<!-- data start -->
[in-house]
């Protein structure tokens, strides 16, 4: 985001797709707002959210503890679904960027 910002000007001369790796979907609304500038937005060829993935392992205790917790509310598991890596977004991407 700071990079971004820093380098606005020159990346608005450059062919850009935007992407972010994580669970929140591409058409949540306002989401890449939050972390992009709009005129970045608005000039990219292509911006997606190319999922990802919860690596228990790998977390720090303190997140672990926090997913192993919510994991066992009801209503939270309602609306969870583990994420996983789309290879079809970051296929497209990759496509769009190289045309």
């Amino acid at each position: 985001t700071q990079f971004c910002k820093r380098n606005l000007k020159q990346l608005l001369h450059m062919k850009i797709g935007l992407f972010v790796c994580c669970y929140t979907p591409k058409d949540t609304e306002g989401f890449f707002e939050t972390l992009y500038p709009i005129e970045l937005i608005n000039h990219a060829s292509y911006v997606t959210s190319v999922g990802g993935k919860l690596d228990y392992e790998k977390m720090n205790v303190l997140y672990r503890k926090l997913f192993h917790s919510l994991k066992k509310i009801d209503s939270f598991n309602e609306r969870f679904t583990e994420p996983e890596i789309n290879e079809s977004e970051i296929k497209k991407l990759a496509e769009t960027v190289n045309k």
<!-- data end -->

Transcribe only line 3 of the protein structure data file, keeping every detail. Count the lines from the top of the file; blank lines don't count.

């Amino acid at each position: 985001t700071q990079f971004c910002k820093r380098n606005l000007k020159q990346l608005l001369h450059m062919k850009i797709g935007l992407f972010v790796c994580c669970y929140t979907p591409k058409d949540t609304e306002g989401f890449f707002e939050t972390l992009y500038p709009i005129e970045l937005i608005n000039h990219a060829s292509y911006v997606t959210s190319v999922g990802g993935k919860l690596d228990y392992e790998k977390m720090n205790v303190l997140y672990r503890k926090l997913f192993h917790s919510l994991k066992k509310i009801d209503s939270f598991n309602e609306r969870f679904t583990e994420p996983e890596i789309n290879e079809s977004e970051i296929k497209k991407l990759a496509e769009t960027v190289n045309k």